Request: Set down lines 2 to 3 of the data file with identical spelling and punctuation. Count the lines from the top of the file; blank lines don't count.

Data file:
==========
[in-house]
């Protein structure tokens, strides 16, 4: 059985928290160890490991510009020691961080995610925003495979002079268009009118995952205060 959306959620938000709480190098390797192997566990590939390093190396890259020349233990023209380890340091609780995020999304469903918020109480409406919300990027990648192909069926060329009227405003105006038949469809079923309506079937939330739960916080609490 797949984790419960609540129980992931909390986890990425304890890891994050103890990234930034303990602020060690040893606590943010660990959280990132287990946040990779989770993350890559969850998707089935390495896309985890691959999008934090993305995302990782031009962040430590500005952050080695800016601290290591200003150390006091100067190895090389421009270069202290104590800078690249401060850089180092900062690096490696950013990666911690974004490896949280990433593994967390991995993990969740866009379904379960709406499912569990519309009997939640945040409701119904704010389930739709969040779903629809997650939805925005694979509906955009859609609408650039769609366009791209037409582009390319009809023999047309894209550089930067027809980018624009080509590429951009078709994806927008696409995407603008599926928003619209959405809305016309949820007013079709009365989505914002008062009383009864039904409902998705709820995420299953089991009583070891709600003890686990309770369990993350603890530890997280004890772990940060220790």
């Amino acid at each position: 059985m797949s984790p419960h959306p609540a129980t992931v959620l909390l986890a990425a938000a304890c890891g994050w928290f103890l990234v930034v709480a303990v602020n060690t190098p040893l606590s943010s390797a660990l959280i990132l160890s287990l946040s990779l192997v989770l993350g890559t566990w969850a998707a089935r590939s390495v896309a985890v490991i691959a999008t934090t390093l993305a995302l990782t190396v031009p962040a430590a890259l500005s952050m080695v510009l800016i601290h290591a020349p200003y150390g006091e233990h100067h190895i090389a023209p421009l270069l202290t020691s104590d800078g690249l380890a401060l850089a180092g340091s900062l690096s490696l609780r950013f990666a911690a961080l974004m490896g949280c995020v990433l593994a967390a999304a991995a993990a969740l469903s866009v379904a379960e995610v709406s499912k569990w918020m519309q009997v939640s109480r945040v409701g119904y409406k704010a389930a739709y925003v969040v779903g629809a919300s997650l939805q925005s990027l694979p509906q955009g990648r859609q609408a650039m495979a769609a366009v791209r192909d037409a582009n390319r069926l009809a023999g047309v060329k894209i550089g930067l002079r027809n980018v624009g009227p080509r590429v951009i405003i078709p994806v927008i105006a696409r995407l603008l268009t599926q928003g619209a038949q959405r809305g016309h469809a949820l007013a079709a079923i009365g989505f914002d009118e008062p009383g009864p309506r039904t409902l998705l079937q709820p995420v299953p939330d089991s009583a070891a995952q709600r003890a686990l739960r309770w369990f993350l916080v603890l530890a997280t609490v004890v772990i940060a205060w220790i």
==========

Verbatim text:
């Protein structure tokens, strides 16, 4: 059985928290160890490991510009020691961080995610925003495979002079268009009118995952205060 959306959620938000709480190098390797192997566990590939390093190396890259020349233990023209380890340091609780995020999304469903918020109480409406919300990027990648192909069926060329009227405003105006038949469809079923309506079937939330739960916080609490 797949984790419960609540129980992931909390986890990425304890890891994050103890990234930034303990602020060690040893606590943010660990959280990132287990946040990779989770993350890559969850998707089935390495896309985890691959999008934090993305995302990782031009962040430590500005952050080695800016601290290591200003150390006091100067190895090389421009270069202290104590800078690249401060850089180092900062690096490696950013990666911690974004490896949280990433593994967390991995993990969740866009379904379960709406499912569990519309009997939640945040409701119904704010389930739709969040779903629809997650939805925005694979509906955009859609609408650039769609366009791209037409582009390319009809023999047309894209550089930067027809980018624009080509590429951009078709994806927008696409995407603008599926928003619209959405809305016309949820007013079709009365989505914002008062009383009864039904409902998705709820995420299953089991009583070891709600003890686990309770369990993350603890530890997280004890772990940060220790």
């Amino acid at each position: 059985m797949s984790p419960h959306p609540a129980t992931v959620l909390l986890a990425a938000a304890c890891g994050w928290f103890l990234v930034v709480a303990v602020n060690t190098p040893l606590s943010s390797a660990l959280i990132l160890s287990l946040s990779l192997v989770l993350g890559t566990w969850a998707a089935r590939s390495v896309a985890v490991i691959a999008t934090t390093l993305a995302l990782t190396v031009p962040a430590a890259l500005s952050m080695v510009l800016i601290h290591a020349p200003y150390g006091e233990h100067h190895i090389a023209p421009l270069l202290t020691s104590d800078g690249l380890a401060l850089a180092g340091s900062l690096s490696l609780r950013f990666a911690a961080l974004m490896g949280c995020v990433l593994a967390a999304a991995a993990a969740l469903s866009v379904a379960e995610v709406s499912k569990w918020m519309q009997v939640s109480r945040v409701g119904y409406k704010a389930a739709y925003v969040v779903g629809a919300s997650l939805q925005s990027l694979p509906q955009g990648r859609q609408a650039m495979a769609a366009v791209r192909d037409a582009n390319r069926l009809a023999g047309v060329k894209i550089g930067l002079r027809n980018v624009g009227p080509r590429v951009i405003i078709p994806v927008i105006a696409r995407l603008l268009t599926q928003g619209a038949q959405r809305g016309h469809a949820l007013a079709a079923i009365g989505f914002d009118e008062p009383g009864p309506r039904t409902l998705l079937q709820p995420v299953p939330d089991s009583a070891a995952q709600r003890a686990l739960r309770w369990f993350l916080v603890l530890a997280t609490v004890v772990i940060a205060w220790i």